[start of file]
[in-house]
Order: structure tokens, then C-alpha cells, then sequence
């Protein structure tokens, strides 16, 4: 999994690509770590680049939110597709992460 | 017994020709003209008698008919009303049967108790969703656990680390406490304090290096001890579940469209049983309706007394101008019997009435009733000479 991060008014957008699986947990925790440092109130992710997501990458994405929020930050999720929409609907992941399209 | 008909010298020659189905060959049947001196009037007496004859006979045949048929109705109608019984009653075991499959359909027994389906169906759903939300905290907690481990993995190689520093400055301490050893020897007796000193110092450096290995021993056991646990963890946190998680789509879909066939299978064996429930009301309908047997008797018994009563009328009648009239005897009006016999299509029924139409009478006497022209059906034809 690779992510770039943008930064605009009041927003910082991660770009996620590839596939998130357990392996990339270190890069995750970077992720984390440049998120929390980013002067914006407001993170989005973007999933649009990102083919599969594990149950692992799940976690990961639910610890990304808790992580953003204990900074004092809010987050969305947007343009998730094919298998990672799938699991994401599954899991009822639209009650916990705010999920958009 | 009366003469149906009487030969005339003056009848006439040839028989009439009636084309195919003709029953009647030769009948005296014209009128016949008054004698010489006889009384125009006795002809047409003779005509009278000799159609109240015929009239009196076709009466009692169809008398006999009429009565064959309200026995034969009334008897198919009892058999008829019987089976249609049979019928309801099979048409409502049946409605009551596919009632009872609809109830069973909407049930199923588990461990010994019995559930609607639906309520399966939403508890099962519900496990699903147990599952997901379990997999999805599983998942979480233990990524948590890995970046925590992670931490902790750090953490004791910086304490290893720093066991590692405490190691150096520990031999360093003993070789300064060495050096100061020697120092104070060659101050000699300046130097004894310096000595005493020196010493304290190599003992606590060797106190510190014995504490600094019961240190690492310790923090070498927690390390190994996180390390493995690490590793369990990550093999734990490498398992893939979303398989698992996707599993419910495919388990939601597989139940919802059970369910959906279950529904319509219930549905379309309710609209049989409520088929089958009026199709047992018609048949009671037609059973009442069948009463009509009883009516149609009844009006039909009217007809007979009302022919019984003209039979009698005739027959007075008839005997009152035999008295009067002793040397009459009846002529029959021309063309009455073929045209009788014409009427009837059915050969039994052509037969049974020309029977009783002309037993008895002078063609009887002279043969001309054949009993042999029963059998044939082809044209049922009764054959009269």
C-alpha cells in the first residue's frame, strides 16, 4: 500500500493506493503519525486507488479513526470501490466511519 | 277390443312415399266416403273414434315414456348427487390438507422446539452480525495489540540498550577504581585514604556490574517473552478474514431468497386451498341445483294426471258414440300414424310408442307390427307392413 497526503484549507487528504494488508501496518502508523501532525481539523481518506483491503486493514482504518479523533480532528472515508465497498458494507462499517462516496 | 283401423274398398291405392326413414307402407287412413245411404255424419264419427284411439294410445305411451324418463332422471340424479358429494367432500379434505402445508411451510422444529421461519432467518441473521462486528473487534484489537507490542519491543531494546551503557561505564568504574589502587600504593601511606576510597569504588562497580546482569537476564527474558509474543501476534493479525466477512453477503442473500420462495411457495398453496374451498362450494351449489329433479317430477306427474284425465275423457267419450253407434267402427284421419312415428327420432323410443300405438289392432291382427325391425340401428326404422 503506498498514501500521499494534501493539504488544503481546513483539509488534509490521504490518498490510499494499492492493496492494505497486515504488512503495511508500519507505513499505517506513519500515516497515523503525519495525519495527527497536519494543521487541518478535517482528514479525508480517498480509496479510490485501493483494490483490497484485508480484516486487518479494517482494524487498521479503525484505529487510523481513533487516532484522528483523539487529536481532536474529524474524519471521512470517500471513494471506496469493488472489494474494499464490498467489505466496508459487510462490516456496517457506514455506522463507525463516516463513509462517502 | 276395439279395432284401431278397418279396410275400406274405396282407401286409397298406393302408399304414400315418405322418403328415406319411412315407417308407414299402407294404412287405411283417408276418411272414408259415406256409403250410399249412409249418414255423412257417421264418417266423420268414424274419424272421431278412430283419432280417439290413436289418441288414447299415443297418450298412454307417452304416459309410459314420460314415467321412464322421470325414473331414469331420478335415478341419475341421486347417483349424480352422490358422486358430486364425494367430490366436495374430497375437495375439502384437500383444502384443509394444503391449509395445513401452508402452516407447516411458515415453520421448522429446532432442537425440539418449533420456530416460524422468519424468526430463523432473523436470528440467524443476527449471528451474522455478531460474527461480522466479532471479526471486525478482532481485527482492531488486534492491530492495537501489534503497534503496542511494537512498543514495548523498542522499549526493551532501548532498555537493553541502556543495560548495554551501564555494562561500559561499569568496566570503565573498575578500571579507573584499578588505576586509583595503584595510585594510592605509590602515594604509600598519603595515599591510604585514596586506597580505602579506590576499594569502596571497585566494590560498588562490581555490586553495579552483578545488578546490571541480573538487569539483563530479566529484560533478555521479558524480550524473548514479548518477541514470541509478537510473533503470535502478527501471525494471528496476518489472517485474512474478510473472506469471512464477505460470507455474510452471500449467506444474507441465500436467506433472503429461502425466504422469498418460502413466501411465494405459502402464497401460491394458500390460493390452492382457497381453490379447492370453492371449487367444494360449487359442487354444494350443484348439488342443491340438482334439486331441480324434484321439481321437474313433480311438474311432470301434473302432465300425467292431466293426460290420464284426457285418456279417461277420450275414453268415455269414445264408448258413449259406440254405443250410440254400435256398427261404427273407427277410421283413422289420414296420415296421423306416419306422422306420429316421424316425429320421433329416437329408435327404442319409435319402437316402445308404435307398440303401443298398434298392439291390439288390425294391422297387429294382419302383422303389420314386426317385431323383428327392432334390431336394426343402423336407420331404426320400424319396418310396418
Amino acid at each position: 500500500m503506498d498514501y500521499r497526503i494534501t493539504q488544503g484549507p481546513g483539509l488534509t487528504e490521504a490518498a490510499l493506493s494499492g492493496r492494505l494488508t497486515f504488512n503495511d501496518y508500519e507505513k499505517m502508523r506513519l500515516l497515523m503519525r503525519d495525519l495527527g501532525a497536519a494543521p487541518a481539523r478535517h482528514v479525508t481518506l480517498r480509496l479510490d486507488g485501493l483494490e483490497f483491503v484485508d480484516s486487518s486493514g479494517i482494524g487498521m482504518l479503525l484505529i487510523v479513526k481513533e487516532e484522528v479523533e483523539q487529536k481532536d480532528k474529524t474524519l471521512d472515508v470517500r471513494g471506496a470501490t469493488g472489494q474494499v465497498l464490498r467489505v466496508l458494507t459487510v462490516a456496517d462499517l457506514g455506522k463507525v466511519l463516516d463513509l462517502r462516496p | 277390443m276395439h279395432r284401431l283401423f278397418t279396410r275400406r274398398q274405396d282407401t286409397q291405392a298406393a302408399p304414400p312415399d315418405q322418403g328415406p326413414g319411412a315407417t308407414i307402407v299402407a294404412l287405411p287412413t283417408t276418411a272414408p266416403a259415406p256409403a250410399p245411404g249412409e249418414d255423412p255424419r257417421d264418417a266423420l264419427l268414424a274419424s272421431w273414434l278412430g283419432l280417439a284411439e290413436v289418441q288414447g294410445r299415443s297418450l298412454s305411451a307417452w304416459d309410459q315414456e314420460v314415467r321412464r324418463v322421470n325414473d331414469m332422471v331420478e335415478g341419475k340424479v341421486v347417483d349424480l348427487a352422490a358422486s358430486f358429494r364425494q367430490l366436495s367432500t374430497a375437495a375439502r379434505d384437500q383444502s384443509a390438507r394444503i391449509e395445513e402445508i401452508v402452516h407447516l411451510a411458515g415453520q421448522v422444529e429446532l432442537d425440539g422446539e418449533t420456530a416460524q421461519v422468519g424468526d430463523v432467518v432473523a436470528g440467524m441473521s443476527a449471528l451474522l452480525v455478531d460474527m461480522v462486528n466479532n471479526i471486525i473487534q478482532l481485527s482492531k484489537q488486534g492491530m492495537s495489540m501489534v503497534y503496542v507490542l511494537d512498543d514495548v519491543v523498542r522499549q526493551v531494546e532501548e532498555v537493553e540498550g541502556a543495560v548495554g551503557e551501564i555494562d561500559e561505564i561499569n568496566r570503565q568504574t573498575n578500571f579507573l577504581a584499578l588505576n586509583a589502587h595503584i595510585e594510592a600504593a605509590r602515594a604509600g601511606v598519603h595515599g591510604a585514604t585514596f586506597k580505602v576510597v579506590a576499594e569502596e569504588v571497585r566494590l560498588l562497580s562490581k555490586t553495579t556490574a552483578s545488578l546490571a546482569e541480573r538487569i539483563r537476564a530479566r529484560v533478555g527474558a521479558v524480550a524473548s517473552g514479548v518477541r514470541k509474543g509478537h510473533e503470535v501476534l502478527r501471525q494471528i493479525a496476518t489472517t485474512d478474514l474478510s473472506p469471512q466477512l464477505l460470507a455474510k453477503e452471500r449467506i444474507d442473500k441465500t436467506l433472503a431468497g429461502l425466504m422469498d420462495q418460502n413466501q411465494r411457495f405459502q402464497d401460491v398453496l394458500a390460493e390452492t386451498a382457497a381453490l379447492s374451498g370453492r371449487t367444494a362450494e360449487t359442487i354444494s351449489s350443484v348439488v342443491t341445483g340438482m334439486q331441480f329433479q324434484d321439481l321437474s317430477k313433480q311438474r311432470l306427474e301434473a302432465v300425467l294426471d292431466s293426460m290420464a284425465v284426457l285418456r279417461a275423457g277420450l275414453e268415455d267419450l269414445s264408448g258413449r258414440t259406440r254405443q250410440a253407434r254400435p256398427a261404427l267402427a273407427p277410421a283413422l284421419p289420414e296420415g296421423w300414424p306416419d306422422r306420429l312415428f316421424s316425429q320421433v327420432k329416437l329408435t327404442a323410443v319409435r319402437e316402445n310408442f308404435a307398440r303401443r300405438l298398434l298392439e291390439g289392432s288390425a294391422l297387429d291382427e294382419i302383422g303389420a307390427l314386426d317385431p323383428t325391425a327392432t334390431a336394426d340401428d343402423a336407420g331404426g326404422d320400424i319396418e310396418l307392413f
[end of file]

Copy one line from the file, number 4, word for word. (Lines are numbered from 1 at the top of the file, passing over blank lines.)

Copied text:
C-alpha cells in the first residue's frame, strides 16, 4: 500500500493506493503519525486507488479513526470501490466511519 | 277390443312415399266416403273414434315414456348427487390438507422446539452480525495489540540498550577504581585514604556490574517473552478474514431468497386451498341445483294426471258414440300414424310408442307390427307392413 497526503484549507487528504494488508501496518502508523501532525481539523481518506483491503486493514482504518479523533480532528472515508465497498458494507462499517462516496 | 283401423274398398291405392326413414307402407287412413245411404255424419264419427284411439294410445305411451324418463332422471340424479358429494367432500379434505402445508411451510422444529421461519432467518441473521462486528473487534484489537507490542519491543531494546551503557561505564568504574589502587600504593601511606576510597569504588562497580546482569537476564527474558509474543501476534493479525466477512453477503442473500420462495411457495398453496374451498362450494351449489329433479317430477306427474284425465275423457267419450253407434267402427284421419312415428327420432323410443300405438289392432291382427325391425340401428326404422 503506498498514501500521499494534501493539504488544503481546513483539509488534509490521504490518498490510499494499492492493496492494505497486515504488512503495511508500519507505513499505517506513519500515516497515523503525519495525519495527527497536519494543521487541518478535517482528514479525508480517498480509496479510490485501493483494490483490497484485508480484516486487518479494517482494524487498521479503525484505529487510523481513533487516532484522528483523539487529536481532536474529524474524519471521512470517500471513494471506496469493488472489494474494499464490498467489505466496508459487510462490516456496517457506514455506522463507525463516516463513509462517502 | 276395439279395432284401431278397418279396410275400406274405396282407401286409397298406393302408399304414400315418405322418403328415406319411412315407417308407414299402407294404412287405411283417408276418411272414408259415406256409403250410399249412409249418414255423412257417421264418417266423420268414424274419424272421431278412430283419432280417439290413436289418441288414447299415443297418450298412454307417452304416459309410459314420460314415467321412464322421470325414473331414469331420478335415478341419475341421486347417483349424480352422490358422486358430486364425494367430490366436495374430497375437495375439502384437500383444502384443509394444503391449509395445513401452508402452516407447516411458515415453520421448522429446532432442537425440539418449533420456530416460524422468519424468526430463523432473523436470528440467524443476527449471528451474522455478531460474527461480522466479532471479526471486525478482532481485527482492531488486534492491530492495537501489534503497534503496542511494537512498543514495548523498542522499549526493551532501548532498555537493553541502556543495560548495554551501564555494562561500559561499569568496566570503565573498575578500571579507573584499578588505576586509583595503584595510585594510592605509590602515594604509600598519603595515599591510604585514596586506597580505602579506590576499594569502596571497585566494590560498588562490581555490586553495579552483578545488578546490571541480573538487569539483563530479566529484560533478555521479558524480550524473548514479548518477541514470541509478537510473533503470535502478527501471525494471528496476518489472517485474512474478510473472506469471512464477505460470507455474510452471500449467506444474507441465500436467506433472503429461502425466504422469498418460502413466501411465494405459502402464497401460491394458500390460493390452492382457497381453490379447492370453492371449487367444494360449487359442487354444494350443484348439488342443491340438482334439486331441480324434484321439481321437474313433480311438474311432470301434473302432465300425467292431466293426460290420464284426457285418456279417461277420450275414453268415455269414445264408448258413449259406440254405443250410440254400435256398427261404427273407427277410421283413422289420414296420415296421423306416419306422422306420429316421424316425429320421433329416437329408435327404442319409435319402437316402445308404435307398440303401443298398434298392439291390439288390425294391422297387429294382419302383422303389420314386426317385431323383428327392432334390431336394426343402423336407420331404426320400424319396418310396418